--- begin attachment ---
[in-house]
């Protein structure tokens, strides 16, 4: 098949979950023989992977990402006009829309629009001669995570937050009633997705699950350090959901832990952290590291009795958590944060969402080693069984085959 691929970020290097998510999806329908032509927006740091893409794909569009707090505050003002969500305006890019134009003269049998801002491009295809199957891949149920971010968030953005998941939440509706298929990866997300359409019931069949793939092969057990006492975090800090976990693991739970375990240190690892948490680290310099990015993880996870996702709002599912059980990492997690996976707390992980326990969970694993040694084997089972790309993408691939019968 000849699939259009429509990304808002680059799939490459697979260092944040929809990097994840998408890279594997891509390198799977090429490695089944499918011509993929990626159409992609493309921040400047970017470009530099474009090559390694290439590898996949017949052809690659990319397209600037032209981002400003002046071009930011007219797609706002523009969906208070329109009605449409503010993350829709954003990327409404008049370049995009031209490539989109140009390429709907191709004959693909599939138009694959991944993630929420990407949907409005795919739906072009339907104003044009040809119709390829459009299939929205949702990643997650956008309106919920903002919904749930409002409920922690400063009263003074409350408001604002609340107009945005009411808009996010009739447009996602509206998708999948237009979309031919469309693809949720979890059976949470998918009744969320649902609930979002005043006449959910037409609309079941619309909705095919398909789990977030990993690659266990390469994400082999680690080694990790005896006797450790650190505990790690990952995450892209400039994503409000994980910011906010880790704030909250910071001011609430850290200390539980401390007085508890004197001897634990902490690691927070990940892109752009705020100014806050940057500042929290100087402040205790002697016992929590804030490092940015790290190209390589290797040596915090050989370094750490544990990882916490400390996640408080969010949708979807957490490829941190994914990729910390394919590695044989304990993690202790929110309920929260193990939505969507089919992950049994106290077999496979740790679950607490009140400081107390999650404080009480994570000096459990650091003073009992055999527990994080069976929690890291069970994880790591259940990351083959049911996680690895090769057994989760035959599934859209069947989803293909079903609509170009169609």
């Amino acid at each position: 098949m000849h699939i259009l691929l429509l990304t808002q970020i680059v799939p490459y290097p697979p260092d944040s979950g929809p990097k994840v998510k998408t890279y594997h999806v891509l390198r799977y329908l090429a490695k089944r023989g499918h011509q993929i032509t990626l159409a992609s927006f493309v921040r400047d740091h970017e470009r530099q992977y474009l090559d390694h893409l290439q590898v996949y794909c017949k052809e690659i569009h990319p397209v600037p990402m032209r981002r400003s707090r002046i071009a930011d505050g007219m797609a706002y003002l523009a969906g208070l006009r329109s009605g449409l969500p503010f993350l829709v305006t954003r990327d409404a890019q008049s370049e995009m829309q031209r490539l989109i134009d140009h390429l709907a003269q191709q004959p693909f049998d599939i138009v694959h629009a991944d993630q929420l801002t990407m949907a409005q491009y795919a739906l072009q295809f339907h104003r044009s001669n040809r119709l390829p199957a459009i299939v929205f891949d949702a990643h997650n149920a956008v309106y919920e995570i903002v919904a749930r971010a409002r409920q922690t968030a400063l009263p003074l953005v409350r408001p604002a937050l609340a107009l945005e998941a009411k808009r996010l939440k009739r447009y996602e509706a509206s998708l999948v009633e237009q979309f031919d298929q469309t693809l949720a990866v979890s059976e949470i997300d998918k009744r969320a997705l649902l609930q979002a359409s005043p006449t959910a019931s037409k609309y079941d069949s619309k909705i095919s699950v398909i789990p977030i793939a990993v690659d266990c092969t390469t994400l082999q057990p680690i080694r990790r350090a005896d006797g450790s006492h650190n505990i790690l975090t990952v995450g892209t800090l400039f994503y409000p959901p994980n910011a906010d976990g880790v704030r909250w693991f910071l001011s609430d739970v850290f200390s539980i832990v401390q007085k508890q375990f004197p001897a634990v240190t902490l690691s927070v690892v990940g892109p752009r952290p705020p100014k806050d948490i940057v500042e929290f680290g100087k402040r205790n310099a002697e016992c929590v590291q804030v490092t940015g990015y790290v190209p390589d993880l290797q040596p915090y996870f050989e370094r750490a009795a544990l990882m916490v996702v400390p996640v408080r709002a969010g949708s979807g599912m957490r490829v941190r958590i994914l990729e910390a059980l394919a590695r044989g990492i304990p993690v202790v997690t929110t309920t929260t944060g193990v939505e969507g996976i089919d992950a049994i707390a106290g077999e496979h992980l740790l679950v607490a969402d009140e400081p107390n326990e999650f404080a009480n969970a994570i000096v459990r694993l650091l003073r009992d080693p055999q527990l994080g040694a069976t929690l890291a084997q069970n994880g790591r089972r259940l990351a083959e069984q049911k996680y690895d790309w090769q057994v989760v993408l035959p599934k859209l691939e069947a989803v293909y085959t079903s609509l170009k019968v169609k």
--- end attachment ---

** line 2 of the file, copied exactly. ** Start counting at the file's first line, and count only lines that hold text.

């Protein structure tokens, strides 16, 4: 098949979950023989992977990402006009829309629009001669995570937050009633997705699950350090959901832990952290590291009795958590944060969402080693069984085959 691929970020290097998510999806329908032509927006740091893409794909569009707090505050003002969500305006890019134009003269049998801002491009295809199957891949149920971010968030953005998941939440509706298929990866997300359409019931069949793939092969057990006492975090800090976990693991739970375990240190690892948490680290310099990015993880996870996702709002599912059980990492997690996976707390992980326990969970694993040694084997089972790309993408691939019968 000849699939259009429509990304808002680059799939490459697979260092944040929809990097994840998408890279594997891509390198799977090429490695089944499918011509993929990626159409992609493309921040400047970017470009530099474009090559390694290439590898996949017949052809690659990319397209600037032209981002400003002046071009930011007219797609706002523009969906208070329109009605449409503010993350829709954003990327409404008049370049995009031209490539989109140009390429709907191709004959693909599939138009694959991944993630929420990407949907409005795919739906072009339907104003044009040809119709390829459009299939929205949702990643997650956008309106919920903002919904749930409002409920922690400063009263003074409350408001604002609340107009945005009411808009996010009739447009996602509206998708999948237009979309031919469309693809949720979890059976949470998918009744969320649902609930979002005043006449959910037409609309079941619309909705095919398909789990977030990993690659266990390469994400082999680690080694990790005896006797450790650190505990790690990952995450892209400039994503409000994980910011906010880790704030909250910071001011609430850290200390539980401390007085508890004197001897634990902490690691927070990940892109752009705020100014806050940057500042929290100087402040205790002697016992929590804030490092940015790290190209390589290797040596915090050989370094750490544990990882916490400390996640408080969010949708979807957490490829941190994914990729910390394919590695044989304990993690202790929110309920929260193990939505969507089919992950049994106290077999496979740790679950607490009140400081107390999650404080009480994570000096459990650091003073009992055999527990994080069976929690890291069970994880790591259940990351083959049911996680690895090769057994989760035959599934859209069947989803293909079903609509170009169609």